Starting a business is hard -- and so is making it into a success. How can you get to the entrepreneurial winner's circle?

For the answer to that question, I recently interviewed a leader who has been trying -- and often succeeding -- at entrepreneurship for 30 years. The CEO in question is Tim DeMello, CEO of Boston-based Gradifi which has developed "a student loan paydown platform to solve the biggest problem millennials face -- $1.3 trillion worth of student loan debt."

Gradifi sells to companies -- PwC is a big client -- that help pay down employees' student loan debt in concert with employee contributions. Companies contribute directly -- through structured and secured channels -- towards their employees' student loan principal on a monthly basis. Companies pay Gradifi a monthly per-user fee.

DeMello -- a trustee at Babson College where I teach strategy and entrepreneurship -- has been starting companies for the last 30 years before which he was a stockbroker. According to Bloomberg, he founded and was CEO of several companies including Ziggs, Spotlight Media and Replica Corporation. He also founded a grocery delivery service, Streamline.com in 1993 and was its CEO -- selling it to Peapod for $12 million in cash in September 2000.

DeMello got the idea for Gradifi in a Babson board meeting as he was listening to a discussion about student loans. He thought that students who typically borrow $35,000 could achieve a 25% reduction in their student loan payments if they could cut their monthly payment by $100.

Since founding Gradifi in 2014, the company -- with 28 employees and $7.5 million in capital -- has been on an aggressive growth trajectory. DeMello says Gradifi expects its service to be used by 10,000 employees by the end of 2016, 100,000 by the end of 2017, and 250,000 by the end of 2018.

Gradifi expects to be cash flow positive next year thanks to its high proportion of fixed costs, the economies of scale it sees when it boosts its customer base, and its "inbound marketing" -- the ability to source new customers from its current ones -- especially PwC. DeMello says Gradifi works with 600 companies and is adding eight to 10 new ones each month.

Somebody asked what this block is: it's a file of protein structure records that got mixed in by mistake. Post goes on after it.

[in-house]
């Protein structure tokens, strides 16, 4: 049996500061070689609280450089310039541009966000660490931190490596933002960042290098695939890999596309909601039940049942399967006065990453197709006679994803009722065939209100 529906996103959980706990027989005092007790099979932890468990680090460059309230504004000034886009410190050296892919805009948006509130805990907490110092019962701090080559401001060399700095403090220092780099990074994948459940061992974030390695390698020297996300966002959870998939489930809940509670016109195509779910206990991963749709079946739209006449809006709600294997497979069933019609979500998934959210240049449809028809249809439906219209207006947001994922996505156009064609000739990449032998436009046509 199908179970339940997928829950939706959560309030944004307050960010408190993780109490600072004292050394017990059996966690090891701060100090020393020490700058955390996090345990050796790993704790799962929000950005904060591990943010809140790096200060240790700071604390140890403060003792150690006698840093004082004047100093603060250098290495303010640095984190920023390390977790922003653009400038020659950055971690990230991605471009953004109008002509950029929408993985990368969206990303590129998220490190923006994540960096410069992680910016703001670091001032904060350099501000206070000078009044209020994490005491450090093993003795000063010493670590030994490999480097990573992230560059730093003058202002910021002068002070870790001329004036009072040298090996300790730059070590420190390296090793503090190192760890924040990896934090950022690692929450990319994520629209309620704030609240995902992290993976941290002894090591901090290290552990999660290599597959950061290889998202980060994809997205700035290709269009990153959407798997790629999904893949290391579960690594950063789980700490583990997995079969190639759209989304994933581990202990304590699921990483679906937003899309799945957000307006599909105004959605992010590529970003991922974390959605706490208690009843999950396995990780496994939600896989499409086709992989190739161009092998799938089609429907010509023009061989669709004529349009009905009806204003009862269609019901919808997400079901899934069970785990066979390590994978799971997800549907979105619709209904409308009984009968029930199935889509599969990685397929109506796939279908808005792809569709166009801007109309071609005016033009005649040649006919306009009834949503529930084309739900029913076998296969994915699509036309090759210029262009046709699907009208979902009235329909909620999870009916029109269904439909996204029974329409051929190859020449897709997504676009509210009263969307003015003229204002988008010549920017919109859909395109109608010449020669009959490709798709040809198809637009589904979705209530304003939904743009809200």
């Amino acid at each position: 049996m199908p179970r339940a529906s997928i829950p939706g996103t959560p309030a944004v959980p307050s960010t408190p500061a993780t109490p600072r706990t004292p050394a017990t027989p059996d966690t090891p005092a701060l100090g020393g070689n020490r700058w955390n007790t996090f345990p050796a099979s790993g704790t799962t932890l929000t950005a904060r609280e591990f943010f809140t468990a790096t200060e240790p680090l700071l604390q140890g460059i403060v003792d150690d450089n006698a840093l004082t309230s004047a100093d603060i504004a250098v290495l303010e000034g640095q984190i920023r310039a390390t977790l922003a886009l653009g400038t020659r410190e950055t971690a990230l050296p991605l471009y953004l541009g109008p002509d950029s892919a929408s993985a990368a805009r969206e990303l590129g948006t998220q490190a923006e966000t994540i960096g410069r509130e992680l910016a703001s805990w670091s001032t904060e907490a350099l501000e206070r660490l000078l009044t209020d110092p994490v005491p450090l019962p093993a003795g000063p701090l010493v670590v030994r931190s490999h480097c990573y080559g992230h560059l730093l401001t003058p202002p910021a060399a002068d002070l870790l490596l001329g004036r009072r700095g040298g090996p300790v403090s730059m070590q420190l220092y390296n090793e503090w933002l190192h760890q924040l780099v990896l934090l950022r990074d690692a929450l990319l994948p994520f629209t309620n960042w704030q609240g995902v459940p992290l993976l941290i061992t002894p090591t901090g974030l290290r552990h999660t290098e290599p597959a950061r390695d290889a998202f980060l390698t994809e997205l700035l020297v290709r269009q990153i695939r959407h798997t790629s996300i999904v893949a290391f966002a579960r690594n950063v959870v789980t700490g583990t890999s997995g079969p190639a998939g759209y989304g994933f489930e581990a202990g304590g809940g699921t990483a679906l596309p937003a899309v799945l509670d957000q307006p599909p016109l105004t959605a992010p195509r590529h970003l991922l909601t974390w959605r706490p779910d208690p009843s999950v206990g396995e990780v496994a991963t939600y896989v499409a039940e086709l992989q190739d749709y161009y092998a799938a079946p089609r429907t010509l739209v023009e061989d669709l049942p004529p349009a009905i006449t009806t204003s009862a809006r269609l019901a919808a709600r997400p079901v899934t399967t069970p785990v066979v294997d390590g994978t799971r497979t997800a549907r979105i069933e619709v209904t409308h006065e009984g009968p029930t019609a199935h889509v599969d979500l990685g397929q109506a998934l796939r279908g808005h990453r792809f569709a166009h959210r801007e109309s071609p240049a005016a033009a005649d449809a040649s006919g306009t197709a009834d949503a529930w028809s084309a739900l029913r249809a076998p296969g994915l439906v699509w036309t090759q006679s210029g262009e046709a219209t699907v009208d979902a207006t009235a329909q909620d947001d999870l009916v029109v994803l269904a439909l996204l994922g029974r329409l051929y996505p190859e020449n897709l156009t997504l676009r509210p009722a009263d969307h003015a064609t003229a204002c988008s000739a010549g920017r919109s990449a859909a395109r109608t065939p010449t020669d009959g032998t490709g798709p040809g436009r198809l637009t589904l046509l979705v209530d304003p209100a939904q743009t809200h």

Gradifi charges companies $3 to $5 per employee -- which is less than companies would pay to build and operate their own platform. But Gradifi's biggest benefit to companies is that it lets them outsource to an expert the process of making payments directly to employees in a secure, efficient, and scalable manner.

DeMello offers five keys to startup success.

1. Be passionate about entrepreneurship

If entrepreneurship is not of burning interest, its risks and costs are way to high for you to have a chance of succeeding at it.

DeMello clearly has that passion. As he said, "I love sports but I love entrepreneurship even more. Every day I read the Boston Globe, the New York Times, and the Wall Street Journal and business is my passion. I really enjoy the world of startups. Whenever I read a business story, I want to drill down to the moment when it actually started. When I got to Babson as a freshman, I was fortunate to see Ray Kroc and Berry Gordy present and it made me realize that entrepreneurship was my passion."

2. Don't bet on luck -- just get in the game

If you want to succeed as an entrepreneur, you should not spend time waiting for a lucky break. Instead, you ought to think about how you are going to create value for customers and be willing to take action.

As DeMello explained, "I don't believe in luck. You have to be out there performing in a position to succeed."

3. Try to avoid being too early with the right idea

Timing is important - and one of the risks of that bias for action is that you see and act on a new opportunity before the market is ready.

DeMello knows from his own experience that this is difficult to do. "Timing is important. You can be too early with the right idea and fail. What you want to do is find early adopters who like your product and hope that fast followers will sustain your growth. When I started Streamline in the 1990s, it was too early. Now Amazon and others are making online grocery delivery successful. But Gradifi is right on time," he said.

4. Focus first on a venture's business model

When you think up a new business idea, start by imagining how you can create a business model that works for the customer and for your company.

As DeMello explained, "When I thought about Gradifi, I focused on getting $100 per month into an employee's account. And I tried to imagine how we would provide a product that would give us annualized revenue per user. I asked 'What is the buyer really interested in?' Receiving revenue per user is my focus."

5. Culture is critically important -- and Millennials make it harder

Culture -- a company's values and the way management encourages people to act accordingly -- is a critical job for an entrepreneur. With a strong culture, a company can get the right people and focus them on doing what will create the most value for customers.

DeMello pointed out that getting the right culture is essential and difficult to accomplish. As he said, "The Millennial workforce -- that works to live -- is different than the Gen X or Baby Boomer -- who lives to work. To accommodate that, Gradifi focuses people on outputs -- weekly accomplishments, rather than inputs -- the number of hours people spend in the office."

Follow these five principles and your venture will prosper.

Published on: Oct 7, 2016